Abby takes her to the infirmary, trying to stop her pain, when it all becomes too much and Raven relinquishes her free will to Alie. As Abby bursts into anger at the situation, Jackson (Sachin Sahel) comes back with a sedative just to stab it straight into Abby’s neck. The scene shifts to Jasper getting the bands, only to have Jaha and the rest of his cult barge into the room, ordering to destroy them. Back in the infirmary, Abby wakes up tied to a chair surrounded by Jackson, Jaha, and Raven (who is inhabited by Alie). They want her to take the pill, and though at first Abby refuses no matter what torture they choose to inflict upon her, after the Alie-controlled-Raven slits her wrists Abby submits for the sake of saving her life. At the end of the episode, Jasper sees Abby giving the pill to everyone, and he sneaks to the infirmary to get Raven and escape camp. Just as they’re leaving, they run straight into Clarke (Eliza Taylor), and she jumps in as they drive away from the mass-converted camp.
Last but definitely least is Ontari (Rhiannon Fish) and Murphy (Richard Harmon) back in Polis. To prove Ontari can be claimed the new commander, she is expected to name the lineage of all commanders before her, something she is unable to do without the flame. Murphy offers his assistance as a master liar and manipulator to get her subjects to believe her without the flame, and though Murphy has always been known to do whatever it takes to save his own skin, even his push to help Ontari seems out of place. The plotline itself seems simply like a way to hold Murphy somewhere because he doesn’t have anywhere else to go at the moment, and Ontari is such a caricature of violence and cruelty she holds little appeal. In a later scene Ontari goes on to gouge out a man’s eyes to prove no one should question her, and the subjects fall in line. The final scene of this storyline is what ends up being entirely unforgivable, as Ontari chains Murphy back up, strips in front of him, and then even after Murphy states he has someone else, forces him to have sex with her or she’ll kill him. The worst part of it all? They play it all as a joke.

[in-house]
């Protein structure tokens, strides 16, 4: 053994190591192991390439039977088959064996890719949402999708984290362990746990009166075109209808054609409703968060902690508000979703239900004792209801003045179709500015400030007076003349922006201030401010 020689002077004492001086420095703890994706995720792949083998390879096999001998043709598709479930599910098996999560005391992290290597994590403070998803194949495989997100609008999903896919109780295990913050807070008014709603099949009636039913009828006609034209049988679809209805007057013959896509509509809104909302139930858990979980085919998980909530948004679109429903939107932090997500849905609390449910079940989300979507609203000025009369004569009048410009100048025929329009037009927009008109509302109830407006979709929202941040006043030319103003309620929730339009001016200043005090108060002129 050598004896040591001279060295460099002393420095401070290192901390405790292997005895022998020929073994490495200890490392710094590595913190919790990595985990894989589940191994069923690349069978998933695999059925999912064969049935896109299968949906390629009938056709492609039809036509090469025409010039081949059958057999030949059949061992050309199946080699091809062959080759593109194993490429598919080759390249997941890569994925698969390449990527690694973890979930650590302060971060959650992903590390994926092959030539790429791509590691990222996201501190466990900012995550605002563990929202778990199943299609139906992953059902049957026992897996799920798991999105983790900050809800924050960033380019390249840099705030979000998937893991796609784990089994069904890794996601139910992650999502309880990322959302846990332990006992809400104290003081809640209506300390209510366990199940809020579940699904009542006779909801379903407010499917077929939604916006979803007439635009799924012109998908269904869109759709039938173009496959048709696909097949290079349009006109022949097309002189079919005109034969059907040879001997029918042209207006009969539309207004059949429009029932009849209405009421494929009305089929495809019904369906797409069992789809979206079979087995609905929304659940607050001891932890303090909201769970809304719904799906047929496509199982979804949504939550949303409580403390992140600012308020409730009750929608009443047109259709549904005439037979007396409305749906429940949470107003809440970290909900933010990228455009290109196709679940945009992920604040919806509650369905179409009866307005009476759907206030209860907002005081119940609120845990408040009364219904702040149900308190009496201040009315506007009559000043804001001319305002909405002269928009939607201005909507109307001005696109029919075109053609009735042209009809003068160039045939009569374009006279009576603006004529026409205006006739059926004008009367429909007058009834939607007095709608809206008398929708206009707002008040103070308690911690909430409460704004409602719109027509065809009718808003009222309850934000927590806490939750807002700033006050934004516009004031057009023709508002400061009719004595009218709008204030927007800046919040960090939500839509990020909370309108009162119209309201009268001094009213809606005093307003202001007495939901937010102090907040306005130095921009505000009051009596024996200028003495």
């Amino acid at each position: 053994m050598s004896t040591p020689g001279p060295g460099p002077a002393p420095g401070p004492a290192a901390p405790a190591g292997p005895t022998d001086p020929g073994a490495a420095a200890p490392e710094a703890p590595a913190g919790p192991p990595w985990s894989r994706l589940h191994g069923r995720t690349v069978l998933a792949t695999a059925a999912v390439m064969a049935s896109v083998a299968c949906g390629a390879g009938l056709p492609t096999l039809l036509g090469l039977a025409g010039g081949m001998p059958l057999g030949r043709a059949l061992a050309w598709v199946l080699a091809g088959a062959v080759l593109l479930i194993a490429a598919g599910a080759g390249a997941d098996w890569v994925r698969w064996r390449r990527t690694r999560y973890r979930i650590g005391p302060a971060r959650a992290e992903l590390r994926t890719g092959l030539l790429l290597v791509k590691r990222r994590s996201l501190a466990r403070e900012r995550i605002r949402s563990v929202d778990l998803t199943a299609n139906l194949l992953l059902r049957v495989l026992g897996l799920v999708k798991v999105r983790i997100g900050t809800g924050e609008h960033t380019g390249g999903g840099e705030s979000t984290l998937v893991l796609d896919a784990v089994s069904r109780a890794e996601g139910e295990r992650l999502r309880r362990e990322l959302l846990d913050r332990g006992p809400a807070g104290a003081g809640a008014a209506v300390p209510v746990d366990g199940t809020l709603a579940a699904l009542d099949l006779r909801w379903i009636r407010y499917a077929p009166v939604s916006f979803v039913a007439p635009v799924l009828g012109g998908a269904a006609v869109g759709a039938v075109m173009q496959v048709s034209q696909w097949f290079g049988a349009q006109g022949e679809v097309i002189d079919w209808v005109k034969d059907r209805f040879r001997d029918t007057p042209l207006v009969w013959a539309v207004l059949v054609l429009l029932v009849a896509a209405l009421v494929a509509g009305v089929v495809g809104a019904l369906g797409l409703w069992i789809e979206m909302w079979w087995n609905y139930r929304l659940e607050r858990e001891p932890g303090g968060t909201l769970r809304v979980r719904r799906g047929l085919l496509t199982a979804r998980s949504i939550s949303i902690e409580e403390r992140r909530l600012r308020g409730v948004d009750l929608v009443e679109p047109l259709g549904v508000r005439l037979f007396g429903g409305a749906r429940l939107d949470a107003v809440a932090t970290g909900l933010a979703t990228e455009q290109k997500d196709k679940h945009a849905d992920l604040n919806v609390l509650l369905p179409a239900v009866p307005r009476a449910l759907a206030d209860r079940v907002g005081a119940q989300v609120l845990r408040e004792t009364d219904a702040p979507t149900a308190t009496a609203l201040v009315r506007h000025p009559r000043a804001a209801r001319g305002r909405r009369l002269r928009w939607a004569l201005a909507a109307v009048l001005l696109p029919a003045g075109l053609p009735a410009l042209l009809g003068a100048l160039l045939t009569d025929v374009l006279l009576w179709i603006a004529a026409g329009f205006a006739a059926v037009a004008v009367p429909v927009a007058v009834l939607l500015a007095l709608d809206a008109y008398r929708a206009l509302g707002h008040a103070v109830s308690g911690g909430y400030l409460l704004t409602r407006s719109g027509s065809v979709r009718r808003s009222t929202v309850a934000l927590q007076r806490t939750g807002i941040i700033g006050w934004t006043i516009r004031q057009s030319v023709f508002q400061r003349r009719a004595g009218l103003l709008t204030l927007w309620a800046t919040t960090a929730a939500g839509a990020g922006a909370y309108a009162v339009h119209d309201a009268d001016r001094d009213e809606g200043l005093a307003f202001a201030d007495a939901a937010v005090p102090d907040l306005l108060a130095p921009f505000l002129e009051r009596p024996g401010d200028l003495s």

Essentially a sexual assault scene, they try to make it seem lighthearted as Murphy says “the things I do to survive” in a comedic way before approaching the bed. This is anything but comedic, however, as Murphy has no choice in this sexual action. He isn’t allowed to say no for the fear of death, and if he isn’t allowed to say no than a yes isn’t really a yes at all. Along with this horrifying scene, The 100 has entered a triggering realm this week that may not be suitable for all audiences. When Raven is cut open and bleeding all over the floor, the scene was much too graphic, and it seems that much of what The 100 has become is truly pain for the sake of pain.
Recently the show has tried to become grittier and darker by throwing on as much pain and angst as is possible, and though there is nothing wrong with a darker show, when all you do is make it a competition for who can suffer the most, you’re forgetting the true possibility for storytelling and character development. Fans are expected to live through an exponentially increasing amount of pain without nearly as much plot and story gratification as The 100 has shown it is capable of in the past.
With the show drifting away from a character-driven show to a much more plot-driven one and the conflicting storylines that feel vastly different from one another, The 100 better hope to patch itself up in the coming weeks if it hopes to save the gritty yet endearing, strong morally questioning show it once was. With great actors under its belt and a glimpses of possibility sparkling through this season, it isn’t entirely out of the realm of possibility.
This week, however, certainly didn’t make the cut.